If you keep walking past the park and across the Little Arkansas River toward the east bank of the Arkansas River, just beyond the Mid-America All-Indian Center and its giant Keeper of the Plains statue, you’ll find a series of similar monuments dedicated to the veterans of other wars. One features an old torpedo and honors the men who died aboard the S.S. El Dorado, “One of 57 submarines on eternal patrol,” during the Second World War. Another lists the names of the many local men who died while serving in the Merchant Marines. An austere black marble plaque beneath an American flag is dedicated to all U.S. Marines. There’s a rather elaborate area devoted to the veterans of the Korean War, with a statue, several flags, numerous plaques and a Korean gateway, which wasn’t erected until 2001, long after the controversies of that conflict had subsided.
The veterans of the Vietnam War are honored with a touching statue of an American soldier standing next to a seated South Vietnamese soldier, which was donated by local Vietnamese-Americans as an expression of gratitude to everyone of all nationalities who tried to save their ancestral homeland from communism, and that won’t be formally dedicated until the Fourth of July. We hope the ceremony will be free of protestors, or any acrimony, but even at this late date the feelings engendered by that war remain strong. Some American veterans of the war have publicly complained about the inclusion of non-American soldiers in the veterans’ park, while some who opposed the war have privately grumbled about any monument to the Vietnam conflict at all. Both the memorial and the attending controversy serve as reminders that the effects of that war are still being felt not just by the world but individual human beings.
Walk a few more blocks toward the old Sedgwick County Courthouse and there’s a grand monument to the Wichita boys who went off to fight for the union in the Civil War, featuring the kind of ornate but dignified statuary that Americans of the late 18th Century knew how to do so well, but a more moving memorial can be found clear over on Hillside Avenue in the Maple Grove Cemetery, where there’s a circle of well-kept graves marked by American flags and austere gravestones for the boys who didn’t come back. Throughout the city there are more plaques, statues, portraits, and other small markers to honor the men and women who have fought for their country, and of course a good many gravestones for fallen heroes in every cemetery. This city honors those who fight for its freedom and safety, and that is one reason we are proud to call it home.
There is no monument here to the brave men and women who have fought for us in Iraq and Afghanistan, and no memorial to those who died in those far-off lands, but there should be, and soon. Both wars, and especially the Iraq war, have been controversial, and any memorial will be perceived by some as a political statement rather than an expression of gratitude, but it is not too soon to honor the men and women who fought for us. The effects of the wars will outlive us all, and none of us will ever see their ultimate consequences, but there is reason to believe that the establishment of a democracy in the heart of the Islamic middle east and the military defeat of al-Qaeda will prove a boon to humanity, and that is the reason those brave soldiers, sailors, and airmen fought and died there.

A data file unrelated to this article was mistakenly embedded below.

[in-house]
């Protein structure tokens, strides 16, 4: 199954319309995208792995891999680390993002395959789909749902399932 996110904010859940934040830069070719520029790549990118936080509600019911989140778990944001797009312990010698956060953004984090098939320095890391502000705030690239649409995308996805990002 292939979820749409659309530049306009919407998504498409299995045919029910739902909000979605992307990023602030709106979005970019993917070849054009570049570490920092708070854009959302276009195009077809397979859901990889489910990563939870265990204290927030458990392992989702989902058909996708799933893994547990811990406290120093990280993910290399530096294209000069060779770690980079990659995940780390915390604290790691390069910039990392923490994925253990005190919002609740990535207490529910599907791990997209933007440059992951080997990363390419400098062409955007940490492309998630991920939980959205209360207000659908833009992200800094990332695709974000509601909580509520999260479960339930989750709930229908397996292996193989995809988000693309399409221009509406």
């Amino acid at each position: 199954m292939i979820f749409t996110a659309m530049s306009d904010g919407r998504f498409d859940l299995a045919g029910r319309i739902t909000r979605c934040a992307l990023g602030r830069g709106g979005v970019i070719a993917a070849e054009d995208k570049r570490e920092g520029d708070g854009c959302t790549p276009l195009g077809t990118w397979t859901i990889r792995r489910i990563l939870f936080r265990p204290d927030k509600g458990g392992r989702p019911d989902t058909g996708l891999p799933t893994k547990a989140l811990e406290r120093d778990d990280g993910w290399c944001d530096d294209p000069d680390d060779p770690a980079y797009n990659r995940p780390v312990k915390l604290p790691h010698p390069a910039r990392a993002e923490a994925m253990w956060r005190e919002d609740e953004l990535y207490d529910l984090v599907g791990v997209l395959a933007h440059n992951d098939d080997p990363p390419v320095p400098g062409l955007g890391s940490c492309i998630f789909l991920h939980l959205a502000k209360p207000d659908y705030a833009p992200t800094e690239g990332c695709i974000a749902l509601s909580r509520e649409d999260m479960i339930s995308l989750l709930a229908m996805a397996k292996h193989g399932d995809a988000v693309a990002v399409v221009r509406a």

If we wait until the ill feelings subside, we might wait until the war has been largely forgotten. In every city and town of the country there should be something that stands for those who gave their lives for America in Iraq and Afghanistan, and it should be something that will stand for a century or more. Something that will cause the passersby of the 22nd Century to stop and reflect, and to be grateful.

— Bud Norman

Storming the Barry-cades

The most heartening story of the past weekend, with even the Kansas City Chiefs’ improbable run to a 6-and-0 record notwithstanding, was the continuing wave of civil disobedience protesting the administration’s peevishly punitive policies during the government’s partial shutdown.
Apparently worried that the public might not notice the absence of so much of the governments’ employees, or worse yet start asking dangerous questions about why we need to keep racking up such enormous debts in order to keep them on their officially nonessential jobs, the administration has endeavored to make the shutdown as painful as possible. One of the more obvious tactics has been to close national parks, monuments, and other public lands even when doing so requires more manpower and expense than keeping them open. Supposedly essential government employees who remain at work have reportedly enforced these closures with an officiousness that one elderly national park visitor described as “Gestapo tactics,” and efforts by the House Republicans to fund public access to these sites as well as offers by state and local governments to assume the costs have been rebuffed by the administration. One might not know it from reading or listening to the major media, who are mostly concerned with the alleged intransigence of the stubborn Republicans that President Barack Obama has refused to negotiate with, but the administration has acted to deny the public its right to public lands.
This is an outrage that a free people shouldn’t bear, and it is therefore good to know that many among us have chosen not to. The social media are full of accounts of people defying the attempts to shut them out of their land, often with hilarious pictures of the protestors happily frolicking behind the “do not enter” signs that were erected by the putatively shut-down government, and even such a polite press outlet as The Chicago Tribune has featured a tale of a usually law-abiding writer’s visit to a closed national park. Harder to ignore was Sunday’s mass demonstration at the World War II Memorial on the National Mall, where several thousand people, including some very seasoned veterans of that conflict, knocked down the barricades to reclaim their rightful place at the monument. Some even dragged the barricades — now known in the feistier sort of media as “barry-cades,” in honor of the president’s nickname before he decided that exotic sold better — to a noisy protest outside the White House gates. Such a tumult would have brought banner headlines had it been a scruffy bunch of leftists shouting down a Republican president, but veterans and truckers and other middle-class Americans protesting a Democrat’s infringements on the public’s rights was worth only a passing mention on the evening news.
More attention was paid to the pro-illegal immigration rally recently held on the National Mall, despite the area being closed to such troublemakers as the veterans who hoped to pay honor to their fallen comrades, but it was little noted that the speakers at the rally made a point of thanking Obama for being allowed on the property. As the estimable Mark Steyn has already noted, the land isn’t Obama’s and “his most groveling and unworthy subjects shouldn’t require a dispensation by His Benign Majesty to set foot on it.” That there are still a few bold Americans willing to act against such monarchical madness is a story worth telling, and celebrating.

— Bud Norman